In an emerald palace trimmed with gold, The Geneseo Riviera on Main Street presented A Fantastic Woman (Una Mujer Fantástica) on Thursday Oct. 25. This presentation was a part of the Transgender Identities on Film series, a 2018-19 program for the Alan Lutkus International Film Series at Geneseo.
This powerful and moving film, directed by Sebastián Leilo in 2017, displays the trials and tribulations of Marina, a transgender woman trying to mourn the loss of the man she loved. She finds herself under critical investigations from those with no regard for privacy or identity.
Assistant professor of history Ryan Jones introduced the film alongside his research on the LGBTQ+ history of Latin America. Jones discussed the connection between the film and President Donald Trump’s attempt to make transgender individuals virtually nonexistent through proposed guidelines and laws regarding citizenship, gender and sexual identity.
“The Trump administration essentially wants to erase transgender people … relying on the belief of a narrow sexual system,” Jones said. “Many have called transgender people, non-binary people, LGBTQ people deviants or freaks and mocked them in public. Now yet again they use the power of the state to attack this vulnerable population.”
Jones spoke of this timely issue as he also described some of the issues in Latin America. Brazilian president-elect Jair Bolsonaro is proof of concerning Latin American leadership, as he has promoted the use of beatings to punish gay Brazilians, according to Jones.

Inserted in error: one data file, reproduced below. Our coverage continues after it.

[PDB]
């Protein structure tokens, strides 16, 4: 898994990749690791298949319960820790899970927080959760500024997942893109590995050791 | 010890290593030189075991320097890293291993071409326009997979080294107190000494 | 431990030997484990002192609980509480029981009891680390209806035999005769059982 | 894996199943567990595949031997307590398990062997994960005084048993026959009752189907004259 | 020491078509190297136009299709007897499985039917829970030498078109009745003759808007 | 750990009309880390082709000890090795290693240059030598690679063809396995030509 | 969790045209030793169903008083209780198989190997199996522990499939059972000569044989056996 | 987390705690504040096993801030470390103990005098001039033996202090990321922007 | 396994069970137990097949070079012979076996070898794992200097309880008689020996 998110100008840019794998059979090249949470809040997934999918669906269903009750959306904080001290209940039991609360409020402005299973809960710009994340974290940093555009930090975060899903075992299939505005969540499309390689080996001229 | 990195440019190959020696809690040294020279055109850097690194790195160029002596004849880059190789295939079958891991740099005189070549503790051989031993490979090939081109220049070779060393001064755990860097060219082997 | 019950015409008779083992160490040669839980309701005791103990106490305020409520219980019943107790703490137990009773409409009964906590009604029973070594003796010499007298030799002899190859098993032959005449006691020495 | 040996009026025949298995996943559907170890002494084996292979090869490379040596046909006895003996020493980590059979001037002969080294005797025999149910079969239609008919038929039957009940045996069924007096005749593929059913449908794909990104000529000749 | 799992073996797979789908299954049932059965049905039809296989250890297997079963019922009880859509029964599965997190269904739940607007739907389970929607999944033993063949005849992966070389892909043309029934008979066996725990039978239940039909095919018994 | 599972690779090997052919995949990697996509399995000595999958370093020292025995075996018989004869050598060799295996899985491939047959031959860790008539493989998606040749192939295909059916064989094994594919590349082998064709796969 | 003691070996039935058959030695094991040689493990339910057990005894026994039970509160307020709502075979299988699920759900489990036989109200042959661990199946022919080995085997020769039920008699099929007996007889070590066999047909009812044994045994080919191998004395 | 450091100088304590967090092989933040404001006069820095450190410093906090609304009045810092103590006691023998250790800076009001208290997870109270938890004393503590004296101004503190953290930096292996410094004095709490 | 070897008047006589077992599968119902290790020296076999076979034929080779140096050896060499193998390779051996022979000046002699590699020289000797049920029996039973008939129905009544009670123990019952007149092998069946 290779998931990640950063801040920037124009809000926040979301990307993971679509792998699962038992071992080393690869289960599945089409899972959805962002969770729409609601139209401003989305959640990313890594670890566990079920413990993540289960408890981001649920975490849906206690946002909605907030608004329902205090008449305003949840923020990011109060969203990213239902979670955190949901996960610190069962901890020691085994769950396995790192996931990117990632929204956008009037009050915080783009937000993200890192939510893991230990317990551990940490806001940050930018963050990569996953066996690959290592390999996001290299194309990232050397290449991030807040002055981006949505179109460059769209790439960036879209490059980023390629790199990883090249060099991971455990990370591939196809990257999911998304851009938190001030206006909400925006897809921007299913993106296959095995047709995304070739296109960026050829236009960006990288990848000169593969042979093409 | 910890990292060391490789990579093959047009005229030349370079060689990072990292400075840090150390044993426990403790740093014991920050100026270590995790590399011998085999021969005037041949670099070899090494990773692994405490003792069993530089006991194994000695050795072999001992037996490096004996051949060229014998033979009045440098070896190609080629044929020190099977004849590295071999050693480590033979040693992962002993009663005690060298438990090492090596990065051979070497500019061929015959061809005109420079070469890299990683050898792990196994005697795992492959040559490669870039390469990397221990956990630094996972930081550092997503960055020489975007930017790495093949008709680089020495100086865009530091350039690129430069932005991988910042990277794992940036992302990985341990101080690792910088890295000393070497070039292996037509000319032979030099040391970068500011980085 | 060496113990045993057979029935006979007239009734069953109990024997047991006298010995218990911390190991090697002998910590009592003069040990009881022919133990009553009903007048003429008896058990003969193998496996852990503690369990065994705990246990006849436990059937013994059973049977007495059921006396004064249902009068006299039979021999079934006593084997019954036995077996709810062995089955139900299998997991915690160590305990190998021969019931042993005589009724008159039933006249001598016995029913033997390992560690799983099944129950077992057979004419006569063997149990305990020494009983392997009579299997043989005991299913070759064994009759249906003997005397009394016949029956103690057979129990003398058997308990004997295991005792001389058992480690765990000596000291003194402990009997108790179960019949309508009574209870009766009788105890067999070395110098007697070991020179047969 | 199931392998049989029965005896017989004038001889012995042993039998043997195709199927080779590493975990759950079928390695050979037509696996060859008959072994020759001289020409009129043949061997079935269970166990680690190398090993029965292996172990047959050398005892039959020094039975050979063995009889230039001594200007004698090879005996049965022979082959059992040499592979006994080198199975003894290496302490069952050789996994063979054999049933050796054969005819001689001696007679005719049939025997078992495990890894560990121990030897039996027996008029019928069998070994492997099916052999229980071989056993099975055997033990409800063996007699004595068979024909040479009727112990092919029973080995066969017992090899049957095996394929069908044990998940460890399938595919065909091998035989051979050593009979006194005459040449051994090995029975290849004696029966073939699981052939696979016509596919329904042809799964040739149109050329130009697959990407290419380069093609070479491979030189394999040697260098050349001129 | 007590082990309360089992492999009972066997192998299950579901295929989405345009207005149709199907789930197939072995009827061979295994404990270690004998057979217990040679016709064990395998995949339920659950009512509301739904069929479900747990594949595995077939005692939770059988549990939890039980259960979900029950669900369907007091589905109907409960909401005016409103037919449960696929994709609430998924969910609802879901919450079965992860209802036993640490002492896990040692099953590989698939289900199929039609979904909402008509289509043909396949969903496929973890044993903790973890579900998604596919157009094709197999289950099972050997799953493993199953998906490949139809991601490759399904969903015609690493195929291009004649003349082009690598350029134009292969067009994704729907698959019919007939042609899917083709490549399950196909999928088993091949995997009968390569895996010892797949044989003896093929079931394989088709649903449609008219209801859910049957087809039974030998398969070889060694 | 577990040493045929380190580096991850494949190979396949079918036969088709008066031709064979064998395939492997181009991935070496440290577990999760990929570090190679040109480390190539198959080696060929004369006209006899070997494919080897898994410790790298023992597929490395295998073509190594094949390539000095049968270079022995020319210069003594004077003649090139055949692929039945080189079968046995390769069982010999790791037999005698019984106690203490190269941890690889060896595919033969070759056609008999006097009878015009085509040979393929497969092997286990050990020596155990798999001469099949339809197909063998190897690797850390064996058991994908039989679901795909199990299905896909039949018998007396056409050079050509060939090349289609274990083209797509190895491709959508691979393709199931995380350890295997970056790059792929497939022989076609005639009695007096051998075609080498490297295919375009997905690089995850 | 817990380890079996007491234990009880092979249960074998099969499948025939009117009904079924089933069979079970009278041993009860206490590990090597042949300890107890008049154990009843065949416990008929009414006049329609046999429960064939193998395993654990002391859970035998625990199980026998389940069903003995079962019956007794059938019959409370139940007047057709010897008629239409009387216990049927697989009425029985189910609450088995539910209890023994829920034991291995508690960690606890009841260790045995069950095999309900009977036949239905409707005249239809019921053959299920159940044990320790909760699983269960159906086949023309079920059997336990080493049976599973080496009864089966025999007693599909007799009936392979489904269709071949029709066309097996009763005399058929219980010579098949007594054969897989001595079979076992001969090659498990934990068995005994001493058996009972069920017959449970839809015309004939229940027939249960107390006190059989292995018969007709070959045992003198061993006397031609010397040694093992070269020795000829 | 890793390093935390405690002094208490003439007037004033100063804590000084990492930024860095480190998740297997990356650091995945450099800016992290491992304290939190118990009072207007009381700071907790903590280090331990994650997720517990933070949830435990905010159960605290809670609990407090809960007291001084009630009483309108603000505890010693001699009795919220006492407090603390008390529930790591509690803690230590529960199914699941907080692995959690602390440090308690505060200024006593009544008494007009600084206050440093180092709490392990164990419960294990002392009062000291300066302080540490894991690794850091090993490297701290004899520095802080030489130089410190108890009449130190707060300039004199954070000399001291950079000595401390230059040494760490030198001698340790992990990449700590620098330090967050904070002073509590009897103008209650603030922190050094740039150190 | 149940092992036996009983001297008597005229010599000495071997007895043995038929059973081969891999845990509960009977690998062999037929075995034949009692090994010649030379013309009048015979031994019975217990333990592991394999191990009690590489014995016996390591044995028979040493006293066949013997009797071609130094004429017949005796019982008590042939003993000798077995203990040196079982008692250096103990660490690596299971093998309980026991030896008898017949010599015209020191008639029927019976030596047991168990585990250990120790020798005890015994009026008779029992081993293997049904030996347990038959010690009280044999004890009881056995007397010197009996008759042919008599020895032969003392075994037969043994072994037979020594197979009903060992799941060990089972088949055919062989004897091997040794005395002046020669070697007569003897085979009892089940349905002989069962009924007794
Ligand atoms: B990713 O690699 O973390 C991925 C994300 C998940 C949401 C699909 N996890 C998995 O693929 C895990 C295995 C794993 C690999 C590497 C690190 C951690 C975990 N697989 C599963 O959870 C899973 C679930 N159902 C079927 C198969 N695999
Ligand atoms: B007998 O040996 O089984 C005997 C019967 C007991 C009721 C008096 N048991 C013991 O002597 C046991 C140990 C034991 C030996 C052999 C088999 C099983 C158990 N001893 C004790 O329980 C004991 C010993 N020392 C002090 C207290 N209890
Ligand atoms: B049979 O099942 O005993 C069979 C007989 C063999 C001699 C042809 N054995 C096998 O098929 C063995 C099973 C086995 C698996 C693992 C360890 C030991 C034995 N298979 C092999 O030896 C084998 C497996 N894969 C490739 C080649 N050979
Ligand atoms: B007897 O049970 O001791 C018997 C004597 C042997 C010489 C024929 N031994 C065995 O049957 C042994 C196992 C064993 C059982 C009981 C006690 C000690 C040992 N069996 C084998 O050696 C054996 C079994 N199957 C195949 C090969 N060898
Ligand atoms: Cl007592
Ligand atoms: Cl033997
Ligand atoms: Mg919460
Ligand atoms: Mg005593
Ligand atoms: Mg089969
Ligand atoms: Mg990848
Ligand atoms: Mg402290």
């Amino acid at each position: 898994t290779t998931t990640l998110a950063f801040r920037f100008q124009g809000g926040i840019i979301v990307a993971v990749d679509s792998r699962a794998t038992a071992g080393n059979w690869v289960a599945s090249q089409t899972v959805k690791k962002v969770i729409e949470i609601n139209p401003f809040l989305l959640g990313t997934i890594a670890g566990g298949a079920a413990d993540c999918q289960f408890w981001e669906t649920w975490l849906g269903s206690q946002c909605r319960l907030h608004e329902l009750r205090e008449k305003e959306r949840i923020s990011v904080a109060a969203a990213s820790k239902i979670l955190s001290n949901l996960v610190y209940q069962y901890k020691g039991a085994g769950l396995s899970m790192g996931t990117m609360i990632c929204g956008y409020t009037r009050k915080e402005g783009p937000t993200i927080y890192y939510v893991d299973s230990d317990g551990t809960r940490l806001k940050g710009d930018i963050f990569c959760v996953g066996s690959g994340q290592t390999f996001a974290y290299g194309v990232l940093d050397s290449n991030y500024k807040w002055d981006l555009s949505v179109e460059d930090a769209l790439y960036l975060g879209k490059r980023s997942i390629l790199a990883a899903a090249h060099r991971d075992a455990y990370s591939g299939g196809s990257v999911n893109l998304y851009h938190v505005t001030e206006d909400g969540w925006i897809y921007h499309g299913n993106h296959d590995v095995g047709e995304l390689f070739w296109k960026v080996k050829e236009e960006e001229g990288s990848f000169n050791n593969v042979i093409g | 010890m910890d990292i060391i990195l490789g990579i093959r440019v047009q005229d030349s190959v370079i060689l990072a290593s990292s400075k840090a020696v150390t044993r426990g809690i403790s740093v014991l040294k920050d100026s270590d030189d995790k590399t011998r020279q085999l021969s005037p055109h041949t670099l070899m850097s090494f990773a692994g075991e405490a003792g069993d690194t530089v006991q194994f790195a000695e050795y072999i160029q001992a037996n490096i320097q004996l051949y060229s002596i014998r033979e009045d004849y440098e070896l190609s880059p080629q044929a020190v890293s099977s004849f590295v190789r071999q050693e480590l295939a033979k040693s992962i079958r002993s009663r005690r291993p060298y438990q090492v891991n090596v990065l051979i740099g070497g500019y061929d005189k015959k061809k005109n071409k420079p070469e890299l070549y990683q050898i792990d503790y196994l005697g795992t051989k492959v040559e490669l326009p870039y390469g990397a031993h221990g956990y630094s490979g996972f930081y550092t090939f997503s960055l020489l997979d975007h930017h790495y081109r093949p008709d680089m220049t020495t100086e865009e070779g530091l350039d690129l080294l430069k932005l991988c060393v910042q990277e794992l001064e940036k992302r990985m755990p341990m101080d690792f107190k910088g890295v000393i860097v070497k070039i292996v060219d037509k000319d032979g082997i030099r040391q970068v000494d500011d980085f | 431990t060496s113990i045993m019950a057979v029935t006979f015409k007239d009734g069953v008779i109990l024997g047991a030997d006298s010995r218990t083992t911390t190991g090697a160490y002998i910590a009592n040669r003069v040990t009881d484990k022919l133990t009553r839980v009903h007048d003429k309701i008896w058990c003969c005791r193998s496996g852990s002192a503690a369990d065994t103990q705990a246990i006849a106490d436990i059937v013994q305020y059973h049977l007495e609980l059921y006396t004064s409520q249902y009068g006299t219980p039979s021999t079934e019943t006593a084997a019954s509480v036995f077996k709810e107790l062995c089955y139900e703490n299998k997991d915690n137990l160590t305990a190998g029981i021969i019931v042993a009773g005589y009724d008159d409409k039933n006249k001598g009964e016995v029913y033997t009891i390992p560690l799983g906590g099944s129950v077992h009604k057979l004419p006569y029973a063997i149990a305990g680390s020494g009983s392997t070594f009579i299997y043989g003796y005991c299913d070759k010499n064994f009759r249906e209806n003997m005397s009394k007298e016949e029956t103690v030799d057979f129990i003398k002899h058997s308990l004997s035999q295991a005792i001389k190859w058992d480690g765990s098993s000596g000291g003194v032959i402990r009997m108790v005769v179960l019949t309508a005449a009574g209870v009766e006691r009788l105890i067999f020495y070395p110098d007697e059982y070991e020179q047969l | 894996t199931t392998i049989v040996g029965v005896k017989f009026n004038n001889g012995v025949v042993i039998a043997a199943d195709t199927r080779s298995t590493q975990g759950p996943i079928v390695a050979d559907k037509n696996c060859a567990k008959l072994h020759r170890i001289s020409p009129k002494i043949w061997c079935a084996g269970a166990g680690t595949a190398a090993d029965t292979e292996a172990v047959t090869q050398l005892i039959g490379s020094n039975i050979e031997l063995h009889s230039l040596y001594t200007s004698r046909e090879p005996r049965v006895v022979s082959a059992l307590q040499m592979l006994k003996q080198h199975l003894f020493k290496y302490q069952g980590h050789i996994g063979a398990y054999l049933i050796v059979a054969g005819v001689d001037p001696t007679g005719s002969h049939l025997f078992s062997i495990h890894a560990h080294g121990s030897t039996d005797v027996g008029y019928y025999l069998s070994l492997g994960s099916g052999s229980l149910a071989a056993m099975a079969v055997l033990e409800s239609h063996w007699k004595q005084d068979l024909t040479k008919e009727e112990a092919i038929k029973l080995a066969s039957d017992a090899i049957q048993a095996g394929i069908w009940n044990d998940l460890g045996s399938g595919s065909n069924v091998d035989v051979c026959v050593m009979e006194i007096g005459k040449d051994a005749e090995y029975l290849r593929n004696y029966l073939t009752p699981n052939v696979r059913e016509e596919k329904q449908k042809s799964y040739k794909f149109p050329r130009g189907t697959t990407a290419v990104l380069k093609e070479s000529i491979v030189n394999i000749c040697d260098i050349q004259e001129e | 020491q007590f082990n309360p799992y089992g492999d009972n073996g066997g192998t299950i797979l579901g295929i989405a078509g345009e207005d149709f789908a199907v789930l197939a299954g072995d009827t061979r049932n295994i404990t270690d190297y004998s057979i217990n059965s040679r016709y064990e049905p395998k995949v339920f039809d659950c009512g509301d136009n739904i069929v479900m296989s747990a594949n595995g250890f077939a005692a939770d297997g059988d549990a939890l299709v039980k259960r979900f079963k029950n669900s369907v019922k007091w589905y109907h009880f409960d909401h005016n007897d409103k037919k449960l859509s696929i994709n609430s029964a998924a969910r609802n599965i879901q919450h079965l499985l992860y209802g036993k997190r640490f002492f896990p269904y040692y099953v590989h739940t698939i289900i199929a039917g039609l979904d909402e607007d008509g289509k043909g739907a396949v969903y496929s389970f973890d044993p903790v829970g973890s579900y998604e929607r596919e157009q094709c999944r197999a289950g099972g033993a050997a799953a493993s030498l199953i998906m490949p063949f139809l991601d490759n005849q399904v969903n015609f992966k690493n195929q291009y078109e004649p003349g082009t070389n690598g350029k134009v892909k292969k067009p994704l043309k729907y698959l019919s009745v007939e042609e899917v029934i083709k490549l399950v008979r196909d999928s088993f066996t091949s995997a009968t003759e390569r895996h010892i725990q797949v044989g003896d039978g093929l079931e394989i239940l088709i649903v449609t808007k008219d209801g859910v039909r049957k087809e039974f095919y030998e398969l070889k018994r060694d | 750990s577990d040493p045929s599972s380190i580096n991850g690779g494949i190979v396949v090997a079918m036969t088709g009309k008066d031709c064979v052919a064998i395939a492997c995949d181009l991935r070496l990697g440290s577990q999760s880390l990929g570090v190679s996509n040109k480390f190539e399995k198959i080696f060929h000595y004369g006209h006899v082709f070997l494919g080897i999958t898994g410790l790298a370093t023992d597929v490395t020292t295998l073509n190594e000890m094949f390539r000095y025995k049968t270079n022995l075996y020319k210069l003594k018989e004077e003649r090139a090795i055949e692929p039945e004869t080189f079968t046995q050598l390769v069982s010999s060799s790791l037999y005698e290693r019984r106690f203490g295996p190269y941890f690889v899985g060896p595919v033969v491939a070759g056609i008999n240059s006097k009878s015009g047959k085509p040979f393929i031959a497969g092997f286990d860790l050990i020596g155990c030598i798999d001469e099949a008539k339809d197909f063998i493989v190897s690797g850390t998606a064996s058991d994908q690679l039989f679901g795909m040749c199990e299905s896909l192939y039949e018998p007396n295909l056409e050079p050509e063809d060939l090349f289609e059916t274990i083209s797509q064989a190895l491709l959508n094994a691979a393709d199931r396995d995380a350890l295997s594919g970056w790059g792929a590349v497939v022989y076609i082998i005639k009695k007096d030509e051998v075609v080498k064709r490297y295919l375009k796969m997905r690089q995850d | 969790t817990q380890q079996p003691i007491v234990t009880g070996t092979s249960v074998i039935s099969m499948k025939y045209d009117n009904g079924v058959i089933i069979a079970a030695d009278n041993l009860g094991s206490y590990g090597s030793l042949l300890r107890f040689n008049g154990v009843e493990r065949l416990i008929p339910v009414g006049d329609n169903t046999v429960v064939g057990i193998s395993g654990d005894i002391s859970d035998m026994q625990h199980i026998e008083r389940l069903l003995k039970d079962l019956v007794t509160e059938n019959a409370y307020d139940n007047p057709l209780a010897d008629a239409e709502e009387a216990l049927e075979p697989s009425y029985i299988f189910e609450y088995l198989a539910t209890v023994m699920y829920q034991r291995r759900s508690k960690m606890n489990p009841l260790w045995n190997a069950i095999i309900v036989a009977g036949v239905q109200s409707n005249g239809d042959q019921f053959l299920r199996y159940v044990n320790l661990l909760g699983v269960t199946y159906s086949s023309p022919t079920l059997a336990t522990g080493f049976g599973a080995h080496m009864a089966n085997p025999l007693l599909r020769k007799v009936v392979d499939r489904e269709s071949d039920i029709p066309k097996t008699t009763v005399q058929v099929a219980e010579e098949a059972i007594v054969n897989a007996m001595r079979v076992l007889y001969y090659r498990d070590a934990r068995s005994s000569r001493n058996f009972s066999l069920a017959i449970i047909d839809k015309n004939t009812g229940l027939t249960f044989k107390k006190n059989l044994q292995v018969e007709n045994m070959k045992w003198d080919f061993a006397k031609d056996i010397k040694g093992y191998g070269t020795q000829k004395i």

Jones spoke of two different transitions that took place in Latin America in a presentation that intrigued the audience of town residents and college students. The issues associated with the treatment of transgender people dealt closely with many issues from A Fantastic Woman.
The film was a breathtaking and winding story that displayed the terrible treatment many people like Marina face. Marina was played by Daniela Vega who is a transwoman herself. The emotional film proved relevant as many people today misgender and erase those in the transgender community.
History major senior Alison Coggins found the film both enlightening and emotional.
“The movie shows the importance of understanding love and acceptance,” Coggins said. “While watching, we could see the pain and heartbreak of everything.”
The audience found the main character’s struggle with people depriving her of her right to see her deceased loved one a horrible mistreatment. There is no excuse for the physical and verbal abuse Marina receives, but is unfortunately a common occurrence.
History and English double major junior Sarah Healy was touched by the relationships between Marina and others in the movie.
The most impactful part was seeing the context in which the other characters treated Marina,” Healy said. “The film did a good job in portraying the way in which people think that properly gendering transgender people is a privilege rather than basic human decency.”
The film and presentation by Jones delineated the lack of understanding and acceptance of human nature. When discussing the importance of the event, many audience members mentioned the need for respect and understanding for fellow human beings.
“You can always improve and become more aware; it can be easy for some people to overlook these issues in day to day life,” Healy said. “It’s important to be more aware as it’s a serious issue, especially now.”
Awareness brought by presentations like this are great steps towards better recognition, but there is more progress to be made. Jones’s presentation proves these issues transcend history into modern politics and lead us to push forward to gain respect for all human beings no matter the gender.